The Newsletter for PC-Based Data Acquisition and Control
Issue 111 www.windmill.co.uk October 2007
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* Windmill News: Windmill helps radioactive research
* Excel Corner: Reading X and Y values off Excel Charts
* DAQ News Roundup
Windmill News: Windmill helps radioactive research
Scientists are investigating the flow of radioactive
material through the Yucca Mountain in Nevada. To date
measurements and models have assumed a classical,
steady-state diffusion. The researchers wanted to test
if this was an accurate assumption.
As part of their experiments they took borehole samples,
exposed one face of the rock sample to water or tracer
solution and monitored the liquid uptake over time.
Core samples of varying height to diameter ratios were
used to investigate the shape effect.
They hung the rock sample from a bottom-weighing
analytical balance to measure the weight change during
liquid imbibition. To regularly save the readings to
computer disk, they downloaded the free Windmill
from the Windmill web site.
Windmill logged balance readings and to the computer at
selected time intervals, starting with every second and
increasing the interval as time went on.
The Windmill software helped show that the steady-state
diffusion assumed by previous models cannot be applied
to the Yucca mountain.
Yucca mountain is the site of a proposed storage
facility for radioactive waste.
Q Hu, R P Ewing, L Tomutsa and M J Singleton.
Pore Connectivity, Episodic Flow, and
Unsaturated Diffusion in Fractured Tuff
More Windmill application stories are at
Excel Corner: Reading X and Y values off Excel Charts
This month we were asked how to obtain the Y value on
an Excel XY scatter chart, given that the corresponding
X value was known. There are three approaches to this.
The easiest is to use an Excel add-in that has been
created especially to do this. The second way is to
generate an equation which accurately describes your
data, and use that to calculate your values. Thirdly
you may be able to use Excel's built in functions to
calculate the values.
1. Using an Excel Add-In
An Excel add-in contains code that adds extra
features to Excel. Excel is shipped with a variety
of add-ins, and there are many third-party add-ins
available. One which solves our problem is provided
by Tushar Mehta at
This creates a dialogue box which when you enter an
X value tells you the corresponding Y value, and
vice versa. It also draws dotted horizontal and
vertical lines to the Y and X axes from the
Another add-in is provided by Advanced Systems
Design and Development at
This provides functions to interpolate, extrapolate
and curve fit data rapidly. Use the Interpolate
function to find the Y value at a given X value.
2. Generating an Equation from your XY Scatter Chart
On your XY Scatter chart insert a trendline that
fits your data. Right-click the data series and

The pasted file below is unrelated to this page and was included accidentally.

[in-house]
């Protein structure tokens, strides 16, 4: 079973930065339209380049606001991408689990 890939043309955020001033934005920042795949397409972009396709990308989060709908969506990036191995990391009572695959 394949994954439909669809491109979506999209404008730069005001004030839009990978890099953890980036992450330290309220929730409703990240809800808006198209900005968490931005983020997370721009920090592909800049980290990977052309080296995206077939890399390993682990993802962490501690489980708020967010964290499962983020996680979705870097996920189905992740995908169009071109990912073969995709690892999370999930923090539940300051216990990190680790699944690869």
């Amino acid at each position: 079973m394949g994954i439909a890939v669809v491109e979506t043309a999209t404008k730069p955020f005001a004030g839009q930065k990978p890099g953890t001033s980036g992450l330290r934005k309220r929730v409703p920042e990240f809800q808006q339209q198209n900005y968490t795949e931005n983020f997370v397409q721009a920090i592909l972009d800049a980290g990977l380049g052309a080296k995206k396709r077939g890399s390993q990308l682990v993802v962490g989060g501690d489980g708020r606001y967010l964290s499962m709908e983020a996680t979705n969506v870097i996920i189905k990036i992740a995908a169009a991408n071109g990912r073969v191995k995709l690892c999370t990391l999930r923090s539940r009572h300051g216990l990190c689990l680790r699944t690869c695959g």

select Add Trendline. Click the options tab and
choose to display both the equation and the
R-squared value on the chart. The R-squared value
shows how closely your data fits the equation. A
value of 1 indicates an exact fit. Values far
away from 1 indicate that your calculations
won't be accurate and you should try another
Copy the right-hand part of the equation into a
cell, replacing the x with a reference to the cell
holding your known X value. For example, for a linear
trendline the equation Excel displays might be
y = 1.97x + 0.1. If your known X value was in
cell H8, you would enter:
3. Using Excel's Functions
Excel has a couple of built in functions which you
can use to return Y values.
- For a linear trendline use TREND()
- For an exponential trendline use GROWTH()
Which is the best method to use? I've found that using
one of the add-ins gives the best results.
For more on data acquisition and control using Excel see
DAQ News Roundup
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Smart sheets let gadgets talk through their feet
Flexible, electronic sheets could be embedded in
tables, walls and floors, allowing devices
anywhere in the home to communicate. Plastic
transistors and copper wires that snake through
the sheets allow gadgets placed on them to form
spontaneous connections and swap data.
Source: New Scientist
New Quantum Dot Transistor Counts Individual Photons
A transistor containing quantum dots that can
count individual photons (the smallest particles
of light) has been designed and demonstrated at
the National Institute of Standards and Technology.
The semiconductor device could be integrated
easily into electronics and may be able to operate
at higher temperatures than other single-photon detectors.
Source: National Institute of Standards and Technology
Microwaves offer fat chance to probe supermarket food
Microwaves used for zapping instant meals can also
be used to determine the fat and salt content of
supermarket food, according to research carried
out at two Manchester universities. Constant real-time
monitoring by the microwave sensors during the
production process could help reduce waste, maximise
yield, reduce laboratory testing and save energy.
Source: Manchester University
Proximity Sensor Market in North America Being Won by European Vendors
The North American market for proximity sensors
has increased at a moderate single-digit average
annual growth rate over the last 15 years. However,
during the same period, two European vendors have
each achieved approximately double the annual market
growth rate, and are now the leading suppliers
in the market.
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